Can Cardio Kill Your Gains?

By Bashir Murtaza · February 4th 2024
Can cardio kill your gains? Discover how it impacts muscle growth, and how to balance cardio and strength.

Can cardio kill your gains?

Cardio killing your gains is a tale as old as time.

It's something talked about in the fitness world since iron was originally pumped!

Okay, maybe not... but it's been a topic of discussion for a while and it's something still believed by many. People avoid cardio for this specific reason.

We're going to go over the origins of this, how cardio can potentially kill your gains, and how to avoid it.

The Origin of the 'Cardio Kills Gains' Notion

The belief that cardio might impede muscle growth has its roots in bodybuilding and strength training communities for what feels like forever.

The first reason comes into the bulk/cutting scenario. 

The average gym goer usually favors minimizing cardio to maximize muscle hypertrophy (gaining muscle), especially on a bulk.

Then, they abuse cardio on a cut, leading to potentially losing muscle mass.

The other scenario is even when they are bulking and incorporating cardio, they are either not seeing results or overreaching, minimizing muscle growth and strength.

Overreaching is when a person's accumulation of training leads to poor performance. 

How Cardio Can Negatively Impact Muscle Gains

So, how can cardio impact you making gains?

Let's go over it.

No Longer In a Caloric Surplus

If you're someone on a bulking regimen and you incorporate cardio into your regimen, you're going to be burning more calories than usual.

If you're bulking correctly, you're probably not in a large surplus of calories to minimize gaining fat too fast.

Doing cardio but not increasing your caloric intake to meet your new energy expenditure can result in you now being in maintenance and potentially in a deficit. 

Unless you're a newbie, you need to have a caloric surplus to gain muscle. It is a very very slow and most times impossible process to gain muscle while at maintenance or a deficit. 

If you are a newbie, you make gains easier than people who are already trained. So newbies may see muscular gains even though they're at maintenance or deficit. (Although, it would still be recommended if you're trying to gain muscle to be in a surplus)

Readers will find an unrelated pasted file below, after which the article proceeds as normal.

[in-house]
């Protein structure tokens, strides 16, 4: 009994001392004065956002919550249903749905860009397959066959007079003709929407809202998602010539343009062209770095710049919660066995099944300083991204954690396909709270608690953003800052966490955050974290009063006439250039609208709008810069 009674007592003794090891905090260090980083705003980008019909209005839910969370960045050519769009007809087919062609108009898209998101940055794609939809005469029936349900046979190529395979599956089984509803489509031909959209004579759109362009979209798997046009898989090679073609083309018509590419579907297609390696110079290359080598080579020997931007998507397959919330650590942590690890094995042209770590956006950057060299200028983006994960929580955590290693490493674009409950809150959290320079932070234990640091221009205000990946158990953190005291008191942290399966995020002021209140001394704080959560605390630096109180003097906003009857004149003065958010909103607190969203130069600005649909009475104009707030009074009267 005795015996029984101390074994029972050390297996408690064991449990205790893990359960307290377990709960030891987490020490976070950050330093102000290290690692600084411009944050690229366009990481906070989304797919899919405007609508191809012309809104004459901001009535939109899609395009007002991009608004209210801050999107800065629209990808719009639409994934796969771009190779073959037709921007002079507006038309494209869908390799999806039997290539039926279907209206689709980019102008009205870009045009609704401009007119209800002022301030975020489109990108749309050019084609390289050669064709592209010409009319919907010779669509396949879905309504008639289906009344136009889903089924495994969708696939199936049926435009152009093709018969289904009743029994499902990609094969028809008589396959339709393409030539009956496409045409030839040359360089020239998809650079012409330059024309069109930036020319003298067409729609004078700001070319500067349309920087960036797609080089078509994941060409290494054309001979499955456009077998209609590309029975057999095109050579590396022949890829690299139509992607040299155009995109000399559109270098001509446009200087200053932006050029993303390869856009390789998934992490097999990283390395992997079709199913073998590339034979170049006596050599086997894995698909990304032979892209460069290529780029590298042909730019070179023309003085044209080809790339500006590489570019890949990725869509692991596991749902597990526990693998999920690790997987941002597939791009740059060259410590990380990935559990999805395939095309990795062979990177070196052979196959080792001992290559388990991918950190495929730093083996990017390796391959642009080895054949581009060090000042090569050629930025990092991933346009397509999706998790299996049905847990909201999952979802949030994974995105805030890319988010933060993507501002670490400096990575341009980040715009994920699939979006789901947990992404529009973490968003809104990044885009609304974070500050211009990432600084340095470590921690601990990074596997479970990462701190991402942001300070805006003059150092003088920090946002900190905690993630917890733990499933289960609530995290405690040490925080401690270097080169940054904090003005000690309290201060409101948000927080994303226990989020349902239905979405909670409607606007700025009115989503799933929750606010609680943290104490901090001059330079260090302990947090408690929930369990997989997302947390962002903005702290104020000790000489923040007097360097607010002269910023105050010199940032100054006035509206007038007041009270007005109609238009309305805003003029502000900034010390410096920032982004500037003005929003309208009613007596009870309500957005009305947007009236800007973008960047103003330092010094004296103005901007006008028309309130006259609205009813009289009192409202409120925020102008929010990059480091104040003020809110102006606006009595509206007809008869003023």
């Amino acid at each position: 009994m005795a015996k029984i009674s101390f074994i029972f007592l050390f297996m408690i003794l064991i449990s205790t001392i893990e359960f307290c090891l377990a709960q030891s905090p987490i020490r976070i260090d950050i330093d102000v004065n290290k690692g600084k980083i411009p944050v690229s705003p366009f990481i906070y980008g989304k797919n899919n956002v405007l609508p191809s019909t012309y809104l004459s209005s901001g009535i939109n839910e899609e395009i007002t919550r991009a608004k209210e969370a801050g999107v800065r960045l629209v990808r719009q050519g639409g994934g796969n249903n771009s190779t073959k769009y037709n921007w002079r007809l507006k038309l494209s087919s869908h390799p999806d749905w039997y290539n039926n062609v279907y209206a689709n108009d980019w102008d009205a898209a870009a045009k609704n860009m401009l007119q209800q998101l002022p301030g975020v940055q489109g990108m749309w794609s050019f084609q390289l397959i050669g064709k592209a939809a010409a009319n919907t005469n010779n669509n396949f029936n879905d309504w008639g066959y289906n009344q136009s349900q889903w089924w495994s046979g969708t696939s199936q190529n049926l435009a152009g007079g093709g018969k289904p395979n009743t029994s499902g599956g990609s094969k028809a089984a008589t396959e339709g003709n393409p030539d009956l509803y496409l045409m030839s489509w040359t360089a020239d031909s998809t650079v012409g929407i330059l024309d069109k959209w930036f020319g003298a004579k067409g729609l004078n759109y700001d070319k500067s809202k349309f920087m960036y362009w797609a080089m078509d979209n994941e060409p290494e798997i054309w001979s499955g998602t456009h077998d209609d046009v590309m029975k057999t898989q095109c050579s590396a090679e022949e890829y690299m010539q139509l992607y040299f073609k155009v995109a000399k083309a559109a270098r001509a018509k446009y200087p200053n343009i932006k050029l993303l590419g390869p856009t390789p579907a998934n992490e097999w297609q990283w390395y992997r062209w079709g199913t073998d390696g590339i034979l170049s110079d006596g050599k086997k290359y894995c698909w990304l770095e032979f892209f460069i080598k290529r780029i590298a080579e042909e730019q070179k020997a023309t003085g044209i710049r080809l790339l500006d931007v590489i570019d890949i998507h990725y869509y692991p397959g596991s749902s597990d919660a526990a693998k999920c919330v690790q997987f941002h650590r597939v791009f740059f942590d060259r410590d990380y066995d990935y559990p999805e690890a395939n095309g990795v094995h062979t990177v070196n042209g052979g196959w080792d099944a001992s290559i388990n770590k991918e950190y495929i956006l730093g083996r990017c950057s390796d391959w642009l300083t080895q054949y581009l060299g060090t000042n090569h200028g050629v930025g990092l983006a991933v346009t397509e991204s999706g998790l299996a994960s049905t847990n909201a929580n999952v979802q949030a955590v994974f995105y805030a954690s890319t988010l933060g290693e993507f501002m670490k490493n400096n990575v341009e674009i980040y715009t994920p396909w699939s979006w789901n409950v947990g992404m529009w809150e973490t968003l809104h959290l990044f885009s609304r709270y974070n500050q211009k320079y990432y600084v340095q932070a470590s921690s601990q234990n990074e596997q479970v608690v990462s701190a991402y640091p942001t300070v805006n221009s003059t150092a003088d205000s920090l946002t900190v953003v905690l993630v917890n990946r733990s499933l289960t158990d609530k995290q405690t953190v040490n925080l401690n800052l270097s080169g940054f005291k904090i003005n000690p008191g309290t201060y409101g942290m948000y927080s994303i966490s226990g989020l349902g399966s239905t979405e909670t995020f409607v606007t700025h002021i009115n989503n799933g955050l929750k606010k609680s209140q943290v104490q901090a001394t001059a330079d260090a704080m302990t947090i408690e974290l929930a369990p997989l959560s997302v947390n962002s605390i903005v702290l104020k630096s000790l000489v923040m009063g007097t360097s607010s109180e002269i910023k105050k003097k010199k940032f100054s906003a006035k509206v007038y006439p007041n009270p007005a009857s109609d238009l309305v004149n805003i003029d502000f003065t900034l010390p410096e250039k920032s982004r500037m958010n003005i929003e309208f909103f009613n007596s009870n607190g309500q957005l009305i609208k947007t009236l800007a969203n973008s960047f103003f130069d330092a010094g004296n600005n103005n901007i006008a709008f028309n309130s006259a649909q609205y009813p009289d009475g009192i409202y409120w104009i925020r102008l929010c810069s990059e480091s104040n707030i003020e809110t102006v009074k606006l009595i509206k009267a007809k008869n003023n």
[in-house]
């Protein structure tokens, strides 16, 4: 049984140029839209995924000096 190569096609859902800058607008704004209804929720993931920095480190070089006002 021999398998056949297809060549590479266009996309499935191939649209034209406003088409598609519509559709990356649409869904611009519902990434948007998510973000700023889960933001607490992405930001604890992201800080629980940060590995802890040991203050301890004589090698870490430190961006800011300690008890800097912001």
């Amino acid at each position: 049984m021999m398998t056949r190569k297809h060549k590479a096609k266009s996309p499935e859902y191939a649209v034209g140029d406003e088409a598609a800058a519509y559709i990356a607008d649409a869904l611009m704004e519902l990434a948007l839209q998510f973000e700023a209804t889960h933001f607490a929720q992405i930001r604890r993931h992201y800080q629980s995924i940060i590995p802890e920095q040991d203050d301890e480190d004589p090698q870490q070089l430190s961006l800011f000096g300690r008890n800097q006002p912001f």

Overreaching / Overtraining

The other scenario is that you may be doing too much intense cardio that it is starting to hurt your recovery.

A negative impact on your recovery will start to cause your training to take a nose dive. You will start overreaching.

You will notice you don't have much energy to work out, your workouts in general are weaker than in previous weeks and you lack motivation for training.

You need to incorporate cardio properly to prevent this from happening to you.

Strategies to Prevent Cardio from Hindering Hypertrophy

Now that we know some common reasons why cardio can kill your gains, let's look into how we can fix these issues.

Increase Caloric Intake

Increasing your calories to match your new energy expenditure is imperative to continuously make gains. 

Not doing so, as mentioned previously will leave you potentially in a maintenance or a deficit resulting in making it extremely difficult/impossible to make any gains.

I would suggest increasing your calories by an extra 100 for a week. Take your weight every day and average it out by the end of the week.

If you notice on average you haven't gained any weight, increase by another 100 and do the same process above until you're averaging the amount of weight you wish to gain week to week.

Decrease Intense Cardio or Deload

Decreasing intense cardio or deloading may be your best bet if you are overreaching / overtraining. 

Decreasing the intense cardio and swapping it out for Zone 2 may be best especially if you still want to incorporate cardio into your regimen.

If you still need to keep the intense cardio, you may just need to deload for a week and see where you are at.

If that doesn't work either, you may need to reprioritize your goals and see what is most important to you.

Final Thoughts

Cardio itself doesn't affect your gains. 

Cardio however does increase stress on the body and makes you burn more calories. Both of those can potentially hinder you from making gains either because you're overreaching/overtraining or because your caloric intake is too low to make any gains.  

Increasing calories to meet your energy expenditure and be in a surplus is a must when incorporating cardio.

If that doesn't work, either having a deload week or decreasing the amount of intense cardio may be your best options to successfully continue with your training.

About the Author

I'm Bashir and I'm the CEO of Blob Technology and founder of Blob Fitness. With experience in weight lifting, nutrition, and training others for 10+ years, I'm trying to help provide as much content and tools I can to help you along your fitness journey and learn as much as possible.

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